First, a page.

State law prohibits the use of all electronic gadgets, such as cellphones, tablets, laptop computers and personal gaming systems, while behind the wheel — including at a stop sign or red-light signal.
Washington State Patrol and local law-enforcement officers have deployed across the state as part of a national emphasis to crack down on distracted driving.
The effort began Monday and extends through April 14.
The National Highway Traffic Safety Administration provided grants to the Washington Traffic Safety Commission to fund overtime shifts dedicated specifically to enforcing Washington’s newly implemented distracted-driving law.
April is one of four months in Washington the commission focuses on safe driving; there are campaigns in August and December targeting driving under the influence of alcohol, and a campaign in May promoting the use of seat belts.
Most Read Local Stories
- ‘The Property’: A family's getaway cabin defined its dreams, until a tragic Sunday morning VIEW
- I-1639 the most ambitious effort at gun regulation in Washington state’s history
- Controversy heats up over removal of Lower Snake River dams as orcas suffer losses VIEW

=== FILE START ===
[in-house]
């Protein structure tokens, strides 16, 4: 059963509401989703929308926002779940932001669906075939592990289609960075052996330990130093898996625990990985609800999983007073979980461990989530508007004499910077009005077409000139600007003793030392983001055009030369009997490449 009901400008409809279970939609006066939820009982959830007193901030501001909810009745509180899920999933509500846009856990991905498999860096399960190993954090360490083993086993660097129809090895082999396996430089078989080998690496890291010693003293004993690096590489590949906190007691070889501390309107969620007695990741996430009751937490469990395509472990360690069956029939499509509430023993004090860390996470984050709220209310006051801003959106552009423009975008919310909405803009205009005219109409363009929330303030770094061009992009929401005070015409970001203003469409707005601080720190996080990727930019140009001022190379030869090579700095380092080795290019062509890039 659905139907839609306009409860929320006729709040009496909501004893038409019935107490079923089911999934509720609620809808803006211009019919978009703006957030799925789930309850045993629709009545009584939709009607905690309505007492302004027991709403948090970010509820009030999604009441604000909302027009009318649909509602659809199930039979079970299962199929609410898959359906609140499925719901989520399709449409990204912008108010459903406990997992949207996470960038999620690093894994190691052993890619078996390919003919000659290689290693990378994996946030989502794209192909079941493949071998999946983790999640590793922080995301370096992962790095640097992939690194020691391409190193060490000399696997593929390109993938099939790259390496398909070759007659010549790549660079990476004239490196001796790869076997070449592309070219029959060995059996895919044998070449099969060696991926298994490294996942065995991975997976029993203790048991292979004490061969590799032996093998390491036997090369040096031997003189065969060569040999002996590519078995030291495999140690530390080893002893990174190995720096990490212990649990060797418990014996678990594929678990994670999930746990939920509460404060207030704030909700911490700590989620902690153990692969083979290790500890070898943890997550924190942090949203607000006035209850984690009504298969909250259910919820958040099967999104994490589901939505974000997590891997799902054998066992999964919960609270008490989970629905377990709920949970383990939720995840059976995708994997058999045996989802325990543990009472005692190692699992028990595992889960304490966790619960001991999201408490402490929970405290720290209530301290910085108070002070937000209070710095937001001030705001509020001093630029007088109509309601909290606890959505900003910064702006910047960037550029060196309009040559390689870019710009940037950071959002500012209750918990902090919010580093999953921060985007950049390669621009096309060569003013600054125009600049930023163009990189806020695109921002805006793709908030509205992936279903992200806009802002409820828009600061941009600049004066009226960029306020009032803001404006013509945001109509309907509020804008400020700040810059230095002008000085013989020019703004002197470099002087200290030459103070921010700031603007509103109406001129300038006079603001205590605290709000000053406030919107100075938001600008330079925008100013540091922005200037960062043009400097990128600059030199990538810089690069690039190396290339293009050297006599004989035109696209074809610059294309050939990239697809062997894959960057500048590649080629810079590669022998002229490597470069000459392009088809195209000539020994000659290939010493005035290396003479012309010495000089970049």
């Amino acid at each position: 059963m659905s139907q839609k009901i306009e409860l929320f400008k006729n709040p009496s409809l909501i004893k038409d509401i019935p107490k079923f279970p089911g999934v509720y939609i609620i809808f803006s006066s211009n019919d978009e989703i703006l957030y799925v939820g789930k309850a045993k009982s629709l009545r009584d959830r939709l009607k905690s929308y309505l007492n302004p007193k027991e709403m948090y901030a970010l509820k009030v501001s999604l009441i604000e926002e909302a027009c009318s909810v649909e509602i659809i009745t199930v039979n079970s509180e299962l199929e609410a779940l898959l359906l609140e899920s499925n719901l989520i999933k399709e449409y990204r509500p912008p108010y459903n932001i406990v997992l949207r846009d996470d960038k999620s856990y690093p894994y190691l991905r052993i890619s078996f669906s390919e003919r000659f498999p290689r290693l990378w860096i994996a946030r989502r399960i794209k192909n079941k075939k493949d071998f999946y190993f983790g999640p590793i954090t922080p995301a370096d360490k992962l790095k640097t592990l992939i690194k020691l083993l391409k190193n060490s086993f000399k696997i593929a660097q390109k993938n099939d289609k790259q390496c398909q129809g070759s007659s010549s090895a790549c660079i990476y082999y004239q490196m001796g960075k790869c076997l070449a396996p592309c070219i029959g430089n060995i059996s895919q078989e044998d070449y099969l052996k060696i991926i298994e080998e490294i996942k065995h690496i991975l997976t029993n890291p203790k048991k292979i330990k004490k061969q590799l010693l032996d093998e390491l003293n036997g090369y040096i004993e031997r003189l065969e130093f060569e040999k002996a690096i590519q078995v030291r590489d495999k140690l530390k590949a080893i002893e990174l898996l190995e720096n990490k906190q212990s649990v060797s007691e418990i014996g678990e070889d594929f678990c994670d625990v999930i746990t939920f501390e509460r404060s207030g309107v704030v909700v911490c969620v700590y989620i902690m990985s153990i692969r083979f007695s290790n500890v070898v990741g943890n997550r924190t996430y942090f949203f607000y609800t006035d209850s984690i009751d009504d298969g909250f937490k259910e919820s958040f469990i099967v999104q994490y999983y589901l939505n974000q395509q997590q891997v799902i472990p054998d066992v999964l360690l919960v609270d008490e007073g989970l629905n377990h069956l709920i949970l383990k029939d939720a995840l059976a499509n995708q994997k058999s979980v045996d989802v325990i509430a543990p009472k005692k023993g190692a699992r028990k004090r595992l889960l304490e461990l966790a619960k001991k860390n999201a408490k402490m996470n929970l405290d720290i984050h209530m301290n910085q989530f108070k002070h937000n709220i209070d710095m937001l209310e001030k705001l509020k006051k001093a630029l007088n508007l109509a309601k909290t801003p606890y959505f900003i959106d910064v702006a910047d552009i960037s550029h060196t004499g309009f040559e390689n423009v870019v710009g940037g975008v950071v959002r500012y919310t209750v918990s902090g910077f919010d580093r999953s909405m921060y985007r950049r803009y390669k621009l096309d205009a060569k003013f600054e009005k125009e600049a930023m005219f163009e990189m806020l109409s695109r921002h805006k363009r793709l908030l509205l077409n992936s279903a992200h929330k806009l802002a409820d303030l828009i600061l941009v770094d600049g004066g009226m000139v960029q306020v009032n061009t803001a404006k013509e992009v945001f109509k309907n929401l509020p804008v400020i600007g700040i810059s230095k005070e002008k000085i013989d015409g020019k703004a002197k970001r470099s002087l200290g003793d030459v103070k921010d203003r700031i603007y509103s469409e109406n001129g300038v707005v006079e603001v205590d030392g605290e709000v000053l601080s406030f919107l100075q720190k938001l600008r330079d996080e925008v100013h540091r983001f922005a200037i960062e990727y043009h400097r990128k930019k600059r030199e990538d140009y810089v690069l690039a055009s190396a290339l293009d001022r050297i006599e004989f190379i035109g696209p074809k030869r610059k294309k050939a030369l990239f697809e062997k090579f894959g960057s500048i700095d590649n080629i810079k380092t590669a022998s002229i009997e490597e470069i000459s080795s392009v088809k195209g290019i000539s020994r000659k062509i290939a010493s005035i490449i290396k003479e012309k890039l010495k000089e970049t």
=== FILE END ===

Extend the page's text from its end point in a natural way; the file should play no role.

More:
- Seattle may be warmer than usual this fall, meteorologists say
- Seattle Mayor Jenny Durkan unveils $5.9 billion budget proposal
“Now is a time where, if you’re still using your cellphone, we’re hoping you’ll take this particular emphasis time to change that habit and learn to turn it off and put it away while you’re driving,” said Shelly Baldwin, legislative and media-relations manager for the Washington Traffic Safety Commission. “If extra enforcement is what it takes to get you to change that behavior, that’s what we’ll do.”
The state Driving Under the Influence of Electronics Act prohibits the use of electronic gadgets such as cellphones, tablets, laptop computers and personal gaming devices while behind the wheel — including at a stop sign or red-light signal.
A fine on the first offense is $136 and increases to $234 for a second offense within five years.
Officers have issued about 1,500 tickets each month to drivers since the law went into effect in July. The grace period, during which some officers issued warnings instead of tickets to boost awareness for the law, ended in January.
Ongoing educational efforts, which Baldwin said the agency provides through advertising and other paid media, are coupled with enforcement.
The commission gathers enforcement data every two months. Baldwin said the agency plans to compare rates of distracted driving before and after the two-week campaign and release results this summer.